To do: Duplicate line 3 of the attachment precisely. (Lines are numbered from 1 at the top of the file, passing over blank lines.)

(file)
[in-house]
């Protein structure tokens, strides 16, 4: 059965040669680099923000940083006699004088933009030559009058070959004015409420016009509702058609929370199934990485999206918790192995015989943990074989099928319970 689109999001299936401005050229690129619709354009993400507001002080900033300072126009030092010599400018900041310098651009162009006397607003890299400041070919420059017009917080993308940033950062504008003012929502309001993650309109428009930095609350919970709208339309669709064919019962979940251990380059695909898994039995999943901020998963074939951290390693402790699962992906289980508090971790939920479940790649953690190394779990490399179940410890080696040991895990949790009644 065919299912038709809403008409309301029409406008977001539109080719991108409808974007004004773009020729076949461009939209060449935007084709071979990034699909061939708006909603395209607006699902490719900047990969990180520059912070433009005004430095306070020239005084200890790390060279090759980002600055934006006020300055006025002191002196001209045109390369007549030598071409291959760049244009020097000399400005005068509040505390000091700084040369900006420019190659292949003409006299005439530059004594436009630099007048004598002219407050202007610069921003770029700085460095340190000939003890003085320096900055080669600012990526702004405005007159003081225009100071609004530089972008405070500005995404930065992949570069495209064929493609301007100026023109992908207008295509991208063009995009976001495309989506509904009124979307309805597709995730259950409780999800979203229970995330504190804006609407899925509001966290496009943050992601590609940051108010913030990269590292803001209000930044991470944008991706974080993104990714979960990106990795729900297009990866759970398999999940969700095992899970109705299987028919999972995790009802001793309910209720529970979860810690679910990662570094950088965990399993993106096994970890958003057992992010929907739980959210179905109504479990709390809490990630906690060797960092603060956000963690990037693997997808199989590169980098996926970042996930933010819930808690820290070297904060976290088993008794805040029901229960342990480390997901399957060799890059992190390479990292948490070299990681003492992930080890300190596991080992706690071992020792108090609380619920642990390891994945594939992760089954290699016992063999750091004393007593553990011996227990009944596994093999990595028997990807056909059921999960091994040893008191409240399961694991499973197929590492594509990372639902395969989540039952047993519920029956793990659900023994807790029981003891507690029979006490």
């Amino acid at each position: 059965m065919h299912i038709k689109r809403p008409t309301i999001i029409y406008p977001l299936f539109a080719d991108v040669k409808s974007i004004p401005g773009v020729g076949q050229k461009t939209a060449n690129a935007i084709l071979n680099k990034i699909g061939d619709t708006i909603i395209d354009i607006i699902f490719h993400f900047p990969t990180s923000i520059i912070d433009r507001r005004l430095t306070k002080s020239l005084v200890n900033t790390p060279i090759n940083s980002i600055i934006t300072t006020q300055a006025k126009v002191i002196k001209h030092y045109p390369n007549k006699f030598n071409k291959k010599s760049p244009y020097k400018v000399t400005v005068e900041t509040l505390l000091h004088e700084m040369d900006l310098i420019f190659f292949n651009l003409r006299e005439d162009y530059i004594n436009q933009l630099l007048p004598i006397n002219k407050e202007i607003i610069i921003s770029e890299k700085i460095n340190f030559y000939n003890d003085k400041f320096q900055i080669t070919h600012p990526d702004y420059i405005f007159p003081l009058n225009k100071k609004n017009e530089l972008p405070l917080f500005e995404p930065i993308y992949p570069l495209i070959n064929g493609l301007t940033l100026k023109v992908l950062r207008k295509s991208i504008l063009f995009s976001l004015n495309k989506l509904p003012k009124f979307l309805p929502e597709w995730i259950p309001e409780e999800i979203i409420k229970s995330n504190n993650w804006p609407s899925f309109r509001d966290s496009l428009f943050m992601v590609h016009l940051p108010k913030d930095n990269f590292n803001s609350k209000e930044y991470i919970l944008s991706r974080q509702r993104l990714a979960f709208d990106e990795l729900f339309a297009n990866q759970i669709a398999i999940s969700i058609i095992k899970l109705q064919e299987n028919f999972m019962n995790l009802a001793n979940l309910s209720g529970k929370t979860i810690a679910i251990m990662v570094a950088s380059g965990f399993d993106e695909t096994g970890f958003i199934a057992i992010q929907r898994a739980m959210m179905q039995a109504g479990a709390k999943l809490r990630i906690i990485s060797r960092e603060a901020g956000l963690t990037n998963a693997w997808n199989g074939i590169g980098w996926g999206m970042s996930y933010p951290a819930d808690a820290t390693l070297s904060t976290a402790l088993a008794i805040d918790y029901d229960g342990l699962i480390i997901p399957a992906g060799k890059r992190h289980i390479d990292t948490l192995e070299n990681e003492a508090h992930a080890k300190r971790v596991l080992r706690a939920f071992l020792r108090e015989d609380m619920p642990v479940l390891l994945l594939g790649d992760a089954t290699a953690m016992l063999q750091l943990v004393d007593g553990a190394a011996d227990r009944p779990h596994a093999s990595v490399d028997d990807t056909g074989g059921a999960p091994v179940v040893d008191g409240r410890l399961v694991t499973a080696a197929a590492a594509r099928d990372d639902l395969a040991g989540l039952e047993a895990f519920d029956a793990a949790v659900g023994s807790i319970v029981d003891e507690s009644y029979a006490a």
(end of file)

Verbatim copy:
């Amino acid at each position: 059965m065919h299912i038709k689109r809403p008409t309301i999001i029409y406008p977001l299936f539109a080719d991108v040669k409808s974007i004004p401005g773009v020729g076949q050229k461009t939209a060449n690129a935007i084709l071979n680099k990034i699909g061939d619709t708006i909603i395209d354009i607006i699902f490719h993400f900047p990969t990180s923000i520059i912070d433009r507001r005004l430095t306070k002080s020239l005084v200890n900033t790390p060279i090759n940083s980002i600055i934006t300072t006020q300055a006025k126009v002191i002196k001209h030092y045109p390369n007549k006699f030598n071409k291959k010599s760049p244009y020097k400018v000399t400005v005068e900041t509040l505390l000091h004088e700084m040369d900006l310098i420019f190659f292949n651009l003409r006299e005439d162009y530059i004594n436009q933009l630099l007048p004598i006397n002219k407050e202007i607003i610069i921003s770029e890299k700085i460095n340190f030559y000939n003890d003085k400041f320096q900055i080669t070919h600012p990526d702004y420059i405005f007159p003081l009058n225009k100071k609004n017009e530089l972008p405070l917080f500005e995404p930065i993308y992949p570069l495209i070959n064929g493609l301007t940033l100026k023109v992908l950062r207008k295509s991208i504008l063009f995009s976001l004015n495309k989506l509904p003012k009124f979307l309805p929502e597709w995730i259950p309001e409780e999800i979203i409420k229970s995330n504190n993650w804006p609407s899925f309109r509001d966290s496009l428009f943050m992601v590609h016009l940051p108010k913030d930095n990269f590292n803001s609350k209000e930044y991470i919970l944008s991706r974080q509702r993104l990714a979960f709208d990106e990795l729900f339309a297009n990866q759970i669709a398999i999940s969700i058609i095992k899970l109705q064919e299987n028919f999972m019962n995790l009802a001793n979940l309910s209720g529970k929370t979860i810690a679910i251990m990662v570094a950088s380059g965990f399993d993106e695909t096994g970890f958003i199934a057992i992010q929907r898994a739980m959210m179905q039995a109504g479990a709390k999943l809490r990630i906690i990485s060797r960092e603060a901020g956000l963690t990037n998963a693997w997808n199989g074939i590169g980098w996926g999206m970042s996930y933010p951290a819930d808690a820290t390693l070297s904060t976290a402790l088993a008794i805040d918790y029901d229960g342990l699962i480390i997901p399957a992906g060799k890059r992190h289980i390479d990292t948490l192995e070299n990681e003492a508090h992930a080890k300190r971790v596991l080992r706690a939920f071992l020792r108090e015989d609380m619920p642990v479940l390891l994945l594939g790649d992760a089954t290699a953690m016992l063999q750091l943990v004393d007593g553990a190394a011996d227990r009944p779990h596994a093999s990595v490399d028997d990807t056909g074989g059921a999960p091994v179940v040893d008191g409240r410890l399961v694991t499973a080696a197929a590492a594509r099928d990372d639902l395969a040991g989540l039952e047993a895990f519920d029956a793990a949790v659900g023994s807790i319970v029981d003891e507690s009644y029979a006490a």